Freedom to Rock tour invades Intrust Bank Arena Wichita Tonight
Gene Simmons says KISS will rock Wichita just as hard as it did in ’77
Photo by Keith Leroux
Almost 40 years later, Gene Simmons doesn’t remember the iconic Kiss concert at Henry Levitt Arena – the Dec. 6, 1977, show that rocked so hard, people who were there are still talking about it, still comparing notes.
Simmons, who called in advance of the band’s Monday concert at Intrust Bank Arena, does however love to hear that Wichitans remember.
“That’s the highest compliment,” he said. “I would imagine there are some concerts you can’t remember. Or concerts where you can say, ‘I was born on the night my mother saw Kiss.’ Or better yet, ‘I was conceived on the night my mother and dad saw Kiss.’ ”
Simmons, now 66, is the outspoken, often controversial bassist for Kiss, the iconic rock band that formed in 1973 and also includes lead singer Paul Stanley, guitarist Tommy Thayer and drummer Eric Singer. The group has accumulated more gold records than any other American band.
Simmons is the one with the extra-long tongue, the extra-frank mouth and the reality show stardom. His life was documented in “Gene Simmons Family Jewels,” which featured his wife, son and daughter and aired on A&E from 2006 to 2012.
He and his band have just launched their “Freedom to Rock” tour, which will stop in more than 35 cities over the summer, ending in Huntington, W.Va. on Sept. 10. The band is making a point to visit markets it hasn’t been to in the past 10 years – or ever. Known for hits such as “Rock and Roll All Night” and “Beth,” Kiss last performed in Wichita in 2000, when it drew 7,200 fans to its Farewell Tour at the Kansas Coliseum.
Simmons said Wichita audiences can expect a show just as energetic and mind-blowing as the band brought in 2000 and in 1977. The band members have all gotten older, he said, but they can still rock.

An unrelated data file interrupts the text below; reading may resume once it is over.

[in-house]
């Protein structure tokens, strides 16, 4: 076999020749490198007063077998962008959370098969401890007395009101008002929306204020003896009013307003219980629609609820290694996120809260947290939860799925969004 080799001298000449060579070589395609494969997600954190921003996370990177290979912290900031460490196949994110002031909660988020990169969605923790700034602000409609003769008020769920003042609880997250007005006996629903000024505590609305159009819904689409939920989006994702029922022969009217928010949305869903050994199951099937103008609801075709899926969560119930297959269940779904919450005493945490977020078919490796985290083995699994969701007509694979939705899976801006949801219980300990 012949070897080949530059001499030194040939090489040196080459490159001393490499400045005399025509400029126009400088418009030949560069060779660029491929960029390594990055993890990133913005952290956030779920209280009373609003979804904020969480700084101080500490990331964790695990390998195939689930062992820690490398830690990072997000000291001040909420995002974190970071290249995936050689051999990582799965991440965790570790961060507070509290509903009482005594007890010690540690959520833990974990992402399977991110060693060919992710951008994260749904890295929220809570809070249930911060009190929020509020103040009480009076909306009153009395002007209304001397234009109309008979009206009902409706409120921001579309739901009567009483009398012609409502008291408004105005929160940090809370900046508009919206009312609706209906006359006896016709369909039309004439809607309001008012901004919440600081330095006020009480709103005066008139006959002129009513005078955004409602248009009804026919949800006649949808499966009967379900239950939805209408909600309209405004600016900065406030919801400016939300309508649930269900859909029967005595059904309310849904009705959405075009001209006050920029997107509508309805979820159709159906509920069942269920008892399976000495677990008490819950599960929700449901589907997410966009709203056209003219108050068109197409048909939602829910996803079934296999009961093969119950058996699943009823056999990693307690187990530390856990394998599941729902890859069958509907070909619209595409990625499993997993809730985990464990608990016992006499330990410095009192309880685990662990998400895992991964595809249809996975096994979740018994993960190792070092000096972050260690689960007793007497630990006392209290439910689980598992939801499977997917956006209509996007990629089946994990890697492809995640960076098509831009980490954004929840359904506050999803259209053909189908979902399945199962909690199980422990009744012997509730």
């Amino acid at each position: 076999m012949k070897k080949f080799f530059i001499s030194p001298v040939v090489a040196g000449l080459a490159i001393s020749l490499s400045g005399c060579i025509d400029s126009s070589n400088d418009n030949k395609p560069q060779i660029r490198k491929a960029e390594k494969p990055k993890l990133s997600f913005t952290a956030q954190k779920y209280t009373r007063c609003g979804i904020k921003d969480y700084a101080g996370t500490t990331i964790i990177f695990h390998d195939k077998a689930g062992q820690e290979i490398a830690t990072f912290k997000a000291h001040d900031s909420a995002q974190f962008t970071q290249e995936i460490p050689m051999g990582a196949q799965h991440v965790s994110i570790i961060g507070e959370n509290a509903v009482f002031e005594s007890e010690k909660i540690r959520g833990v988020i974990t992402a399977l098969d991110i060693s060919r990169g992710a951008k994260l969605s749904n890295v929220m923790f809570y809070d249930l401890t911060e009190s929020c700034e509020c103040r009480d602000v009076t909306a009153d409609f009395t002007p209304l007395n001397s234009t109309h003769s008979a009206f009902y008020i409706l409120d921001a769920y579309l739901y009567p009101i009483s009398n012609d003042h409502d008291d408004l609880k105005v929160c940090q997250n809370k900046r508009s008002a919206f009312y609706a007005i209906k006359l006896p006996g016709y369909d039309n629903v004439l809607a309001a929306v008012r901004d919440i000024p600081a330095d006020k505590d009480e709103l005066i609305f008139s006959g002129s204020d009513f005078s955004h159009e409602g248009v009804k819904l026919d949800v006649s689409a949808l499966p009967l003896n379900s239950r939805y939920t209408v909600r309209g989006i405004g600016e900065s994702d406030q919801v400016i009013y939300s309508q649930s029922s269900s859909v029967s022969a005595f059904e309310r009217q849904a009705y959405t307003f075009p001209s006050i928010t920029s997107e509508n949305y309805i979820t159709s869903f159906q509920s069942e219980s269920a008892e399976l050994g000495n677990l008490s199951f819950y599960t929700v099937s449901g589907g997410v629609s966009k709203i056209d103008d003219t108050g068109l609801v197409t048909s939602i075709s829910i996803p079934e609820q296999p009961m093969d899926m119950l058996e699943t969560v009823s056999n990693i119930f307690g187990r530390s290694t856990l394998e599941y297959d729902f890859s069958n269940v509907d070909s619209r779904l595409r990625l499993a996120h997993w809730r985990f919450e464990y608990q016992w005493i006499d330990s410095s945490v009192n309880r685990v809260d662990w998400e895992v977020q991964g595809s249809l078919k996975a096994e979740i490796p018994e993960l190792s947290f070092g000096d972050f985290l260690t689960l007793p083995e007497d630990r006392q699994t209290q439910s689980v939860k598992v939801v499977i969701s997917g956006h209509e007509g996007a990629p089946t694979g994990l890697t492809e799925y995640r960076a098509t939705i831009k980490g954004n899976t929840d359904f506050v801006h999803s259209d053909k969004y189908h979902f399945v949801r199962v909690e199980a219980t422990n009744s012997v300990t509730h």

“When we introduce ourselves, we say, ‘You wanted the best, you got the best, the greatest band in the world: Kiss,’ ” he said. “And we aim to prove it when you see us that the legend is true. We have a lot to live up to.
“Kiss is the hardest working band in show business, period.”
Part of that work, especially pre-tour, includes exercise, said Simmons, who talked about a five-mile hike his wife, Shannon Tweed, had recently dragged him along on. It was hot and not fun, he said, but he has to stay in shape for the road. Performing in platform heels while wearing 50 pounds of armor requires physical stamina.
“When we get off stage after we’ve played two hours without backing tracks or lip syncing or disco boys on poles – it’s all meat and potatoes, what you see is what you get – we are exhausted. It’s good for us that there’s still a work ethic when we get up on stage. It should be electric church.”
On its stops on tour so far, the group has been offering an 18-song set list that includes favorite hits plus a few of Simmons’ standard onstage antics (include the spitting of everything from fire to blood).
No one should attend the show expecting to spend much time seated.
“If you’re expecting to go see the band and sit in your seat, you’re going to be surprised to see someone’s butt staring at you,” he said. “In fact, the rest of the audience is going to be standing in their seats.”